Skip to main content

MGL EFIS data plotter

Project description

The MGL EFIS Plotter package parses the flight data logs from MGL EFIS products, such as the iEFIS. It can read both IEFISS.REC and IEFISBB.DAT files.

The package is intended to be used inside a Jupyter Notebook to create graphs. It can also save data as CSV files.

Installation

Install Jupyter Notebook as part of Anaconda or from the Jupyter website.

Install mgl_efis_plotter with pip or your favorite Python package manager:

pip install mgl_efis_plotter

Sample Usage

Jupyter Notebook cell:

from mgl_efis_plotter import *

config = Config()
flights = create_flights('IEFIS.REC', config)

p = Plot(flights[0])
# plot pressure altitude vs. density altitude vs. outside air temperature
p.plot2(['pAltitude', 'densityAltitude', 'oat']).show()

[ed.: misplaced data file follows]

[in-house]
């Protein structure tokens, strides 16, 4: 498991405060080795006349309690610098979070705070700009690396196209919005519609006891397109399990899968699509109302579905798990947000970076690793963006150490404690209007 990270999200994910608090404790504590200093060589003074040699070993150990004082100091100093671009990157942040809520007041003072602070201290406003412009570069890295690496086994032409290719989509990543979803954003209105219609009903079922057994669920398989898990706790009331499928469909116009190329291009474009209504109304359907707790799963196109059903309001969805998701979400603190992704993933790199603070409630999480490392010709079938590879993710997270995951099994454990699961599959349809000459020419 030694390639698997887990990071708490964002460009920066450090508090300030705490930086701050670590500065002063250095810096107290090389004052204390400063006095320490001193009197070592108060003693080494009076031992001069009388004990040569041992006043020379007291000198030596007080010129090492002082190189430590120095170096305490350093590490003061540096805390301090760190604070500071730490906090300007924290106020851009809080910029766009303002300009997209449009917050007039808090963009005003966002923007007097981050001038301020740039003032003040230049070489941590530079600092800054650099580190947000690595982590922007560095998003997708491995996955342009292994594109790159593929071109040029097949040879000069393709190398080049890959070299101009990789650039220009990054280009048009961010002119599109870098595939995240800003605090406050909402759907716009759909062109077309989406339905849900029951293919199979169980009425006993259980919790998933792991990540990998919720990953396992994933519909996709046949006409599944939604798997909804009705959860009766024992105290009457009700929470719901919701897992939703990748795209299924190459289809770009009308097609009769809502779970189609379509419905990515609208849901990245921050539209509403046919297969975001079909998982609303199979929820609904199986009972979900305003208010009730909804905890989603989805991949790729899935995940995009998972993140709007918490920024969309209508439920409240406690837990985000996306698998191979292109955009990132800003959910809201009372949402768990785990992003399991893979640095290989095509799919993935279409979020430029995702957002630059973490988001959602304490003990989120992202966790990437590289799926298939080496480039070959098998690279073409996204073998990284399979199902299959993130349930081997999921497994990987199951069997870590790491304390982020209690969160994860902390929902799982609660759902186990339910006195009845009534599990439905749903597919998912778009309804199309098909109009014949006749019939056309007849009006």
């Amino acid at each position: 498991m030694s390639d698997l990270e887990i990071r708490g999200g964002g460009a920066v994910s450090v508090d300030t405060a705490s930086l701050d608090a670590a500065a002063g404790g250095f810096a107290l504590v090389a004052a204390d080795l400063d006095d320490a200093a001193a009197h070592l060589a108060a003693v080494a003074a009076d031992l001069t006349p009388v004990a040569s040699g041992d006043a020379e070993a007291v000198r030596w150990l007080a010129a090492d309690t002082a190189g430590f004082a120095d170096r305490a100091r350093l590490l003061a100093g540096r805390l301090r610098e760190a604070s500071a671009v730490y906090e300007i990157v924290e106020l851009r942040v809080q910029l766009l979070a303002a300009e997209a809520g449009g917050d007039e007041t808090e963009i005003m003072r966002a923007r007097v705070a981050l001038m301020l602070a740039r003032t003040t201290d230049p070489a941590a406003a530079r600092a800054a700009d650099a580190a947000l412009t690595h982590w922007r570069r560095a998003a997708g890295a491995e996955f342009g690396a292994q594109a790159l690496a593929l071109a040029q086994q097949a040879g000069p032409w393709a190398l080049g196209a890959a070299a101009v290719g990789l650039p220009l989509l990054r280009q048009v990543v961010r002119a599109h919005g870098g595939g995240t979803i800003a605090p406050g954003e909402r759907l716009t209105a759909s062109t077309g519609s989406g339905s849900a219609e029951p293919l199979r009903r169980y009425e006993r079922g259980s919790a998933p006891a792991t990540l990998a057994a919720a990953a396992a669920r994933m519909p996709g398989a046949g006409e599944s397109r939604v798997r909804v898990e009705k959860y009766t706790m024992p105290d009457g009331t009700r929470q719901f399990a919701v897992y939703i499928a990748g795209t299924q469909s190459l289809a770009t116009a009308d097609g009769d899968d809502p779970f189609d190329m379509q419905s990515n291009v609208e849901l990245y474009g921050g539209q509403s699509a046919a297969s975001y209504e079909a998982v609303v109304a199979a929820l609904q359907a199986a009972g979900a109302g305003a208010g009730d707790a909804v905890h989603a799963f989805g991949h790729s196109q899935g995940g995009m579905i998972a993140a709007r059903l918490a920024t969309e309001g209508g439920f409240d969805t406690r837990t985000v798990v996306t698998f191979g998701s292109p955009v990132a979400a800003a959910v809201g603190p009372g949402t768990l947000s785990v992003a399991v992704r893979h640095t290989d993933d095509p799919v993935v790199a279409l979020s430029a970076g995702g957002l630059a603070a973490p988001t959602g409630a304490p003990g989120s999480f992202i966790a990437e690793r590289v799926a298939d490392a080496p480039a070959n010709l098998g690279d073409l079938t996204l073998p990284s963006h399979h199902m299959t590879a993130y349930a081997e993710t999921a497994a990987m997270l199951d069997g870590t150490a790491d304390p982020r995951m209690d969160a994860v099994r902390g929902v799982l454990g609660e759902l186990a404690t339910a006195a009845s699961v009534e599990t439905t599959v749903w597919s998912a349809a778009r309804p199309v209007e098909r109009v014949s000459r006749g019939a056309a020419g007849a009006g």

Configuration

Here is the default configuration. You can do one of three things:

  1. Use it as-is.
  2. Use it mostly as-is, replacing just a few values.
  3. Replace almost everything, keeping only a few things unchanged.
class Config:
    units = {
        'airspeed': 'knots',  # 'knots' or 'kph'
        'barometer': 'hg',  # 'hg' or 'millibars'
        'fuel': 'gallons',  # 'gallons' or 'liters'
        'manifoldPressure': 'hg',  # 'hg' or 'millibars'
        'oilPressure': 'psi',  # 'psi' or 'millibars'
        'ambientTemperature': 'c',  # 'f' or 'c'
        'engineTemperature': 'f',  # 'f' or 'c'
    }

    # set each thermocouple value to one of 'cht' or 'egt' or None (capitalized and without quotation marks)
    # the values that you set here must match the configuration of your RDAC
    thermocouples = {
        1: 'cht',
        2: 'egt',